Additional Issues Addressed in the Proposed Regulations

Installment Sale Gain.

The proposed regulations provide that Section 1061 cannot be avoided through the use of the installment method for deferring gain. This is consistent with the ‘normal’ rules applicable to the sale of capital assets that have not been held for more than one year, where the character of the income is set at the time of the original sale.

Allocation Waivers.

The proposed regulations do not address the implications of waiving or deferring allocations that would otherwise be treated as short-term capital gain due to Code Section 1061. That said, the preamble signals that some such arrangements are subject to challenge under Code Section 702, the substance over form doctrine and the economic substance doctrine.

Reporting Obligations.

The proposed regulations establish heightened reporting requirements on taxpayers who directly or indirectly hold APIs as well as on the partnerships that issue APIs, with noncompliance possibly resulting in penalties and gain recharacterization.

Conclusion

The proposed regulations provide long-anticipated guidance regarding the application of Code Section 1061. In many ways, the proposed regulations confirm expectations regarding how the rules of Code Section 1061 would be applied. Unfortunately, there are many unresolved issues related to how Code Section 1061 applies in various situations and, in certain instances, the proposed regulations are more restrictive than anticipated. 

© Polsinelli PC, Polsinelli LLP in CaliforniaNational Law Review, Volume X, Number 224

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About this Author

William J. Sanders, Polsinelli PC, Limited Liability Company Matters Lawyer, Tax matters Attorney
Shareholder, Practice Chair

Through over 30 years of practicing law, Bill Sanders has developed broad tax experience in corporate, partnership, limited liability company, complex business transactions, and workout and bankruptcy issues.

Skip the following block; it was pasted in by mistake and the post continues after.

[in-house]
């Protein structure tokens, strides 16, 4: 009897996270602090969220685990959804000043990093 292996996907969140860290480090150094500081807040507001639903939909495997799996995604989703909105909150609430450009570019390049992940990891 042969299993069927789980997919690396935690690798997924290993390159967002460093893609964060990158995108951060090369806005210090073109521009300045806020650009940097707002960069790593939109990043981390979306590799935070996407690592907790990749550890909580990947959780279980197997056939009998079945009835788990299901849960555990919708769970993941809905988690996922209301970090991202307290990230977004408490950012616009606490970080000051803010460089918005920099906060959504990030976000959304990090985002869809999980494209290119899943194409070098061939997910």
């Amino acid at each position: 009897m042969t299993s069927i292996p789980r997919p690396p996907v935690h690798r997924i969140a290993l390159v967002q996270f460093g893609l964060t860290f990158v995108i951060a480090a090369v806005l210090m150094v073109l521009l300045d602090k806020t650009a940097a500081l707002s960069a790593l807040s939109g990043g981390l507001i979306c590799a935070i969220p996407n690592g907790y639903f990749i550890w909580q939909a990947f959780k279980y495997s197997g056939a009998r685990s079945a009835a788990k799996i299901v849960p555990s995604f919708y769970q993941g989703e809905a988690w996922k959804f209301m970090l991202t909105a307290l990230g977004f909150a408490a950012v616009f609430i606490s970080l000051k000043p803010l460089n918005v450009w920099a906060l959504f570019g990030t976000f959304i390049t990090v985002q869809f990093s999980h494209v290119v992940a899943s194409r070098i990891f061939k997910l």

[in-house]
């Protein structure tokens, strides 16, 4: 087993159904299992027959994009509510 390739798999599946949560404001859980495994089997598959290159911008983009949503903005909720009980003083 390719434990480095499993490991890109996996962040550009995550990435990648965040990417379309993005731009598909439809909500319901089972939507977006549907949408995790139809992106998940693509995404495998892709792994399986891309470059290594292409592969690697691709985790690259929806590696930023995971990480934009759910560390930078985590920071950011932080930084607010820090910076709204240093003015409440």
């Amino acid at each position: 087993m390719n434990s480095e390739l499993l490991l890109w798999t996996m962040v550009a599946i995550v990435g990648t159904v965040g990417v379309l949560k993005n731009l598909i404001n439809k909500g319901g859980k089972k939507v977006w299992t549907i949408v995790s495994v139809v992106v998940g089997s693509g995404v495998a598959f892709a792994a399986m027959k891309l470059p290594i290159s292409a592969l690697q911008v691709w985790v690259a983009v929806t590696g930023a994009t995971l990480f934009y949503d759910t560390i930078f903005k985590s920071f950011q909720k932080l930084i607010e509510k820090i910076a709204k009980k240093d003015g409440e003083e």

As chairman of the firm’s tax practice group and a licensed CPA in Missouri, Bill’s clients range from Fortune 100 companies to family-owned and tax-exempt organizations.

He regularly represents clients nationwide before the Internal Revenue Service at all levels including audits, the Appeals Division and...

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Erik R. Edwards Business Transactions Practice Polsinelli Kansas City, MO
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Erik Edwards' entrepreneurial background serves him well in his federal taxation practice. His particular areas of emphasis are partnerships, real estate taxation, and startups. Examples of his practice, which cover the broad spectrum of federal taxation, include:

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Erik has secured several private letter rulings and helped "get deals to closing" in a tax-efficient manner. Hallmarks of Erik’s practice include delivering tax advice to clients in "plain English" and working with clients' accounting professionals. Erik measures his success based on the growing level of trust and respect bestowed upon him by clients, accountants, and other attorneys.

Areas of Focus

  • Business Transactions
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  • Entity Formation
  • Real Estate Equity
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Edward J. Hannon Tax Practice Polsinelli Chicago, IL
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Jeffrey Goldman, Polsinelli Law Firm, Chicago, Tax Law Attorney